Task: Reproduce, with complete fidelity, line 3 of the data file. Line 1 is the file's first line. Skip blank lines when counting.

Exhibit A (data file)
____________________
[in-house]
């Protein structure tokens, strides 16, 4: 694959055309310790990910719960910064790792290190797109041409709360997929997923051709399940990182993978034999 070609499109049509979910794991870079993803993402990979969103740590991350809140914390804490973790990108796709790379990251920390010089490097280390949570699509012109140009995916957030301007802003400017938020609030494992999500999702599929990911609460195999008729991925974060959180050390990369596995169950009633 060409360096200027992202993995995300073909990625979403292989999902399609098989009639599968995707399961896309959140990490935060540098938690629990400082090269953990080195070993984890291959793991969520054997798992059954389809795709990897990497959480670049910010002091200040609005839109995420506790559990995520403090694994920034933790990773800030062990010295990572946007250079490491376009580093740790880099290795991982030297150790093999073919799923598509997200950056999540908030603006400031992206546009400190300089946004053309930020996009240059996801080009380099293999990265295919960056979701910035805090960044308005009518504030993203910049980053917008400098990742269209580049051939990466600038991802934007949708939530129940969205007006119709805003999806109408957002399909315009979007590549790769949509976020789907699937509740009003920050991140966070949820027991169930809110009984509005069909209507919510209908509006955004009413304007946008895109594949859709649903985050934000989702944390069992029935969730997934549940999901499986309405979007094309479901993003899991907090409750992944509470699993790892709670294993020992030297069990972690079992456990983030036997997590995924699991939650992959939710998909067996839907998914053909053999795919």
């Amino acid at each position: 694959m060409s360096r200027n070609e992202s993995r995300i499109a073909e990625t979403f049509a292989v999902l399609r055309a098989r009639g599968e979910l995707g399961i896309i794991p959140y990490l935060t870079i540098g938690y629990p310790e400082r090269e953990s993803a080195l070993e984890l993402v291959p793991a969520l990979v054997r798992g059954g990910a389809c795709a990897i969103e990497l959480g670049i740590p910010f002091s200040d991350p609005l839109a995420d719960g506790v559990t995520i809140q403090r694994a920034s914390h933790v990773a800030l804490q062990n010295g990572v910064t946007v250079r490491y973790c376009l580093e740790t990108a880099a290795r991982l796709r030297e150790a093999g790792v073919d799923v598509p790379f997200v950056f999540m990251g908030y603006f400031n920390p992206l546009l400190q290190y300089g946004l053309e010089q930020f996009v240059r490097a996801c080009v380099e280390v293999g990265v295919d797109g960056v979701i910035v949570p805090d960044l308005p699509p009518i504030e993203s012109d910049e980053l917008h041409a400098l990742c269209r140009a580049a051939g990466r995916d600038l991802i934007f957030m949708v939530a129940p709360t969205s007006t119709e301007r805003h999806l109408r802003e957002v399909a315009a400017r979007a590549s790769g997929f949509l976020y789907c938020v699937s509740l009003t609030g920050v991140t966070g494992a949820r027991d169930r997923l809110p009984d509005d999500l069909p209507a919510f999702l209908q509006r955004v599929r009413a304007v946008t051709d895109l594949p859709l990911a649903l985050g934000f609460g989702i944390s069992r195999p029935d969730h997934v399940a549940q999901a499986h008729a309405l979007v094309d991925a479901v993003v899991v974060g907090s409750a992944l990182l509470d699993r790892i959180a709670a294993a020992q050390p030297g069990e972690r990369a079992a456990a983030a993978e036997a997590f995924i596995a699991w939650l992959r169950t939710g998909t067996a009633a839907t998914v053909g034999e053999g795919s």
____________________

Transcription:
């Amino acid at each position: 694959m060409s360096r200027n070609e992202s993995r995300i499109a073909e990625t979403f049509a292989v999902l399609r055309a098989r009639g599968e979910l995707g399961i896309i794991p959140y990490l935060t870079i540098g938690y629990p310790e400082r090269e953990s993803a080195l070993e984890l993402v291959p793991a969520l990979v054997r798992g059954g990910a389809c795709a990897i969103e990497l959480g670049i740590p910010f002091s200040d991350p609005l839109a995420d719960g506790v559990t995520i809140q403090r694994a920034s914390h933790v990773a800030l804490q062990n010295g990572v910064t946007v250079r490491y973790c376009l580093e740790t990108a880099a290795r991982l796709r030297e150790a093999g790792v073919d799923v598509p790379f997200v950056f999540m990251g908030y603006f400031n920390p992206l546009l400190q290190y300089g946004l053309e010089q930020f996009v240059r490097a996801c080009v380099e280390v293999g990265v295919d797109g960056v979701i910035v949570p805090d960044l308005p699509p009518i504030e993203s012109d910049e980053l917008h041409a400098l990742c269209r140009a580049a051939g990466r995916d600038l991802i934007f957030m949708v939530a129940p709360t969205s007006t119709e301007r805003h999806l109408r802003e957002v399909a315009a400017r979007a590549s790769g997929f949509l976020y789907c938020v699937s509740l009003t609030g920050v991140t966070g494992a949820r027991d169930r997923l809110p009984d509005d999500l069909p209507a919510f999702l209908q509006r955004v599929r009413a304007v946008t051709d895109l594949p859709l990911a649903l985050g934000f609460g989702i944390s069992r195999p029935d969730h997934v399940a549940q999901a499986h008729a309405l979007v094309d991925a479901v993003v899991v974060g907090s409750a992944l990182l509470d699993r790892i959180a709670a294993a020992q050390p030297g069990e972690r990369a079992a456990a983030a993978e036997a997590f995924i596995a699991w939650l992959r169950t939710g998909t067996a009633a839907t998914v053909g034999e053999g795919s």